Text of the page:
Specialized Venge: Aero Road

Specialized Bicycles teamed up with Formula 1 race car design team McLaren to create the aerodynamic Venge road bicycle.

2011 Specialized McLaren Venge

McLaren, with 45 years designing race cars and 30 years of carbon fiber supercar experience, knows composite engineering. Specialized knows bicycle design, and they’re not too shabby with composites either. Specialized designed a prototype of their new highly aerodynamic Venge frame, then took the early model to McLaren for additional tweaking using materials modeling normally used to shave weight while increasing torsional stiffness.

The McLaren version of the frame includes further engineering to the carbon fiber layering and frame construction for lighter weight and increased stiffness. McLaren’s computer modeling was used to precisely shape and layer composites in the frame. The chainstays, bottom bracket and seat tube are constructed as a single piece to maximize stiffness for minimal deflection under load. The S-Works and McLaren models are both stiffer and lighter than the 2011 Cervelo S3, 2011 Felt AR1, and 2010 Ridley Noah.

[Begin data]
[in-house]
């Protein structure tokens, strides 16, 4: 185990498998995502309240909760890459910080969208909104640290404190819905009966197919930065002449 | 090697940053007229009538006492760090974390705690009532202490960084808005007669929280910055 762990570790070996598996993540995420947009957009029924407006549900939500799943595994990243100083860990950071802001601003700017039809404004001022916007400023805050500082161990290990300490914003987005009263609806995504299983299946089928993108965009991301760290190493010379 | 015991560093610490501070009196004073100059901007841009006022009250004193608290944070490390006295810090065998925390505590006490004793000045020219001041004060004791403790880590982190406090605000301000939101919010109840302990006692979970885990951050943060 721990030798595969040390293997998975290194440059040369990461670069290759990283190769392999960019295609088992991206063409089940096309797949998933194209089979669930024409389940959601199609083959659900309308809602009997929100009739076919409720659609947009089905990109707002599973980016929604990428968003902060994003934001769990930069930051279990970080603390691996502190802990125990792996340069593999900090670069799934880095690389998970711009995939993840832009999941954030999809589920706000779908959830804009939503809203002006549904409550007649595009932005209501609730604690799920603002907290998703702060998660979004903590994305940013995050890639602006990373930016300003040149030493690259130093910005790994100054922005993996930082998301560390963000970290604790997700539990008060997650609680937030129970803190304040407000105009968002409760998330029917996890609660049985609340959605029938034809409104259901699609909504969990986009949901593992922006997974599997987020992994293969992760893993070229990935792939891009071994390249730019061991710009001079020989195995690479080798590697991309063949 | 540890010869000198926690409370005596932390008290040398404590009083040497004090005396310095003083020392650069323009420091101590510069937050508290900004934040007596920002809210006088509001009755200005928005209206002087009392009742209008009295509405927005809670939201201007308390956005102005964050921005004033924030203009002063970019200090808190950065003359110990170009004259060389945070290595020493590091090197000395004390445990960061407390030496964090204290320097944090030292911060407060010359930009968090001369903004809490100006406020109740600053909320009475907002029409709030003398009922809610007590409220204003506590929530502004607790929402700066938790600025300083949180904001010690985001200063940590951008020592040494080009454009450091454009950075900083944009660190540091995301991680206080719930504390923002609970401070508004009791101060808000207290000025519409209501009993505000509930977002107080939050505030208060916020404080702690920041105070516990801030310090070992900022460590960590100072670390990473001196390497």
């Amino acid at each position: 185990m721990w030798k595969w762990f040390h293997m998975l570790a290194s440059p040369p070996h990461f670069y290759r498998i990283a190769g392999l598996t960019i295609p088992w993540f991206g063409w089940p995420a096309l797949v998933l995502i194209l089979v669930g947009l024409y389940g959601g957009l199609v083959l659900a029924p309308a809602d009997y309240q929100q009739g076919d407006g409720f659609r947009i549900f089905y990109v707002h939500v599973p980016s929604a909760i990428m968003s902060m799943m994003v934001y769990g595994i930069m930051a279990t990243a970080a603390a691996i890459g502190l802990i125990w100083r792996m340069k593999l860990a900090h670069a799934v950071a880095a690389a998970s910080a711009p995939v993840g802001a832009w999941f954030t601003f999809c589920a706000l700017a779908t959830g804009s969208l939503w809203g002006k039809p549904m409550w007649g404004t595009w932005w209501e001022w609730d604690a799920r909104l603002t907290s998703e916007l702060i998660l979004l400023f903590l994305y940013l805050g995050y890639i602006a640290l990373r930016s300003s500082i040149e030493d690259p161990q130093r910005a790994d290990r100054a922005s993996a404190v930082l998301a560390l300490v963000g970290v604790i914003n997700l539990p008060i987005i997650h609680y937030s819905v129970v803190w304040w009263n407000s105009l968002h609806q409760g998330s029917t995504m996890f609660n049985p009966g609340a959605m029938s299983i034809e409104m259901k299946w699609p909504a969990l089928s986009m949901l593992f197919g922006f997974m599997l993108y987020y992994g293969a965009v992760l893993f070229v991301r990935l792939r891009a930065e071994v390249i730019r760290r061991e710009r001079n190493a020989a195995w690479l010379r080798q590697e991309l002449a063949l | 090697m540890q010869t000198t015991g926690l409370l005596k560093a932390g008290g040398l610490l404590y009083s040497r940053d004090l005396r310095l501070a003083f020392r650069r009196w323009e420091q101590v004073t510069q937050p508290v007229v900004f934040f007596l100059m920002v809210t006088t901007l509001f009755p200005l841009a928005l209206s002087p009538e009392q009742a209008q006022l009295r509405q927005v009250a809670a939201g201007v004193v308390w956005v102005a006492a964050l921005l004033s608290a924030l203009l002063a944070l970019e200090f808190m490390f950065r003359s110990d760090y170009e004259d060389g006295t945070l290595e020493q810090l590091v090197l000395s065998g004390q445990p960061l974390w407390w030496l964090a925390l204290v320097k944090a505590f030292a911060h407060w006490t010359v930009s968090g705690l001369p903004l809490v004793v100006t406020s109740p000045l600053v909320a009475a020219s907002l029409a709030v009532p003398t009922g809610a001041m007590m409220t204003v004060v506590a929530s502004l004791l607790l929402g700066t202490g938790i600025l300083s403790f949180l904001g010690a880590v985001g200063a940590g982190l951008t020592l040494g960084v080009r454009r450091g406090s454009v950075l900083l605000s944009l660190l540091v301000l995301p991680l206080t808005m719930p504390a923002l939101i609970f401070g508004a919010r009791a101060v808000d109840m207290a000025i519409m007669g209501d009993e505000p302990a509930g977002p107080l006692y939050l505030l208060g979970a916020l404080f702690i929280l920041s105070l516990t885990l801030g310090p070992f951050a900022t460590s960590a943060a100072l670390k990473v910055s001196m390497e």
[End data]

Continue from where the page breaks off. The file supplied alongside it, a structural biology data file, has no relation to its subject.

Specialized also learned from McLaren how to eliminate an entire ply of non-structural laminate. This layer is an artifact of manufacturing, but McLaren’s process eliminates this layer — and 40 grams — from the frame.

Aerodynamic features include cambered seatstays to minimize crosswind drag, UCI legal “X-section airfoil” forks, and internal cable routing. Specialized says the routing is compatible with standard and electronic components.

The bladed seatpost rotates to quickly adjust saddle setback. Unlike the seatmast on other bicycles designed to maximize aerodynamics, Specialized decided on a more traditional seatpost.

Mark Cavendish, who told Specialized he loves the bike when he first tried it, plans to ride the Venge beginning this Saturday at Milan-San Remo.

You can see more about the Venge at Specialized’s (flash heavy) Venge site. Bike Radar reports from the bike’s launch in the UK. James @ Bicycle Design says he’ll have a post up about this bike soon as well.

The McLaren frame will go for about $15,000, while the cheaper S-Works model will run a little over $9,000.

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